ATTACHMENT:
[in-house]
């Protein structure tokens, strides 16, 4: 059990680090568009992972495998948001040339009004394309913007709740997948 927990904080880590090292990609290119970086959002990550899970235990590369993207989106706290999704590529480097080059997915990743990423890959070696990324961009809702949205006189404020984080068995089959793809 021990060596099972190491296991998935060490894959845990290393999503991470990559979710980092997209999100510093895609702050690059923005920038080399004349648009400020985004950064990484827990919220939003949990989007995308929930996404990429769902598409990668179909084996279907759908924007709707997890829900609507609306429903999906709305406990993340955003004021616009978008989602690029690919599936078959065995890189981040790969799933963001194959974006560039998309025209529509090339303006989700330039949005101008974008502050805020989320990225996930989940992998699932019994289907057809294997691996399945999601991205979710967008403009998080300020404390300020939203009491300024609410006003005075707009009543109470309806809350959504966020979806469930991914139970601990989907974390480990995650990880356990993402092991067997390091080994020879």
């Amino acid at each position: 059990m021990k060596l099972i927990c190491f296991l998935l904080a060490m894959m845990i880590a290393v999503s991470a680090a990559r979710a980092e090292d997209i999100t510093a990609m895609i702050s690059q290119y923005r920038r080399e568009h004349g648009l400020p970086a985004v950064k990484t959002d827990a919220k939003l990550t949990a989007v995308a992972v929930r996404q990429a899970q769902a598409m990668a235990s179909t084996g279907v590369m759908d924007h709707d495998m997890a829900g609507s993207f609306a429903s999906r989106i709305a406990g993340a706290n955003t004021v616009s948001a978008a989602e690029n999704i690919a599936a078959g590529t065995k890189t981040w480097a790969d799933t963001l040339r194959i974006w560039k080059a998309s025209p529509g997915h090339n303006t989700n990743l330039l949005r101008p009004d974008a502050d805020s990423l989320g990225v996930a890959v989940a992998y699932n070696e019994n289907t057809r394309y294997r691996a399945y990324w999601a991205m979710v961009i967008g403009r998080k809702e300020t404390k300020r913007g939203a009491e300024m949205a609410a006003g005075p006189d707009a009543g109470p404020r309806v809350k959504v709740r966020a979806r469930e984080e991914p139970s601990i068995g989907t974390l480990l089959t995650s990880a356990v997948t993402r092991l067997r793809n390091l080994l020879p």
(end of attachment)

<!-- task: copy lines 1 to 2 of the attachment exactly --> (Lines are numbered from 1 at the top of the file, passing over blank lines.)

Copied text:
[in-house]
């Protein structure tokens, strides 16, 4: 059990680090568009992972495998948001040339009004394309913007709740997948 927990904080880590090292990609290119970086959002990550899970235990590369993207989106706290999704590529480097080059997915990743990423890959070696990324961009809702949205006189404020984080068995089959793809 021990060596099972190491296991998935060490894959845990290393999503991470990559979710980092997209999100510093895609702050690059923005920038080399004349648009400020985004950064990484827990919220939003949990989007995308929930996404990429769902598409990668179909084996279907759908924007709707997890829900609507609306429903999906709305406990993340955003004021616009978008989602690029690919599936078959065995890189981040790969799933963001194959974006560039998309025209529509090339303006989700330039949005101008974008502050805020989320990225996930989940992998699932019994289907057809294997691996399945999601991205979710967008403009998080300020404390300020939203009491300024609410006003005075707009009543109470309806809350959504966020979806469930991914139970601990989907974390480990995650990880356990993402092991067997390091080994020879």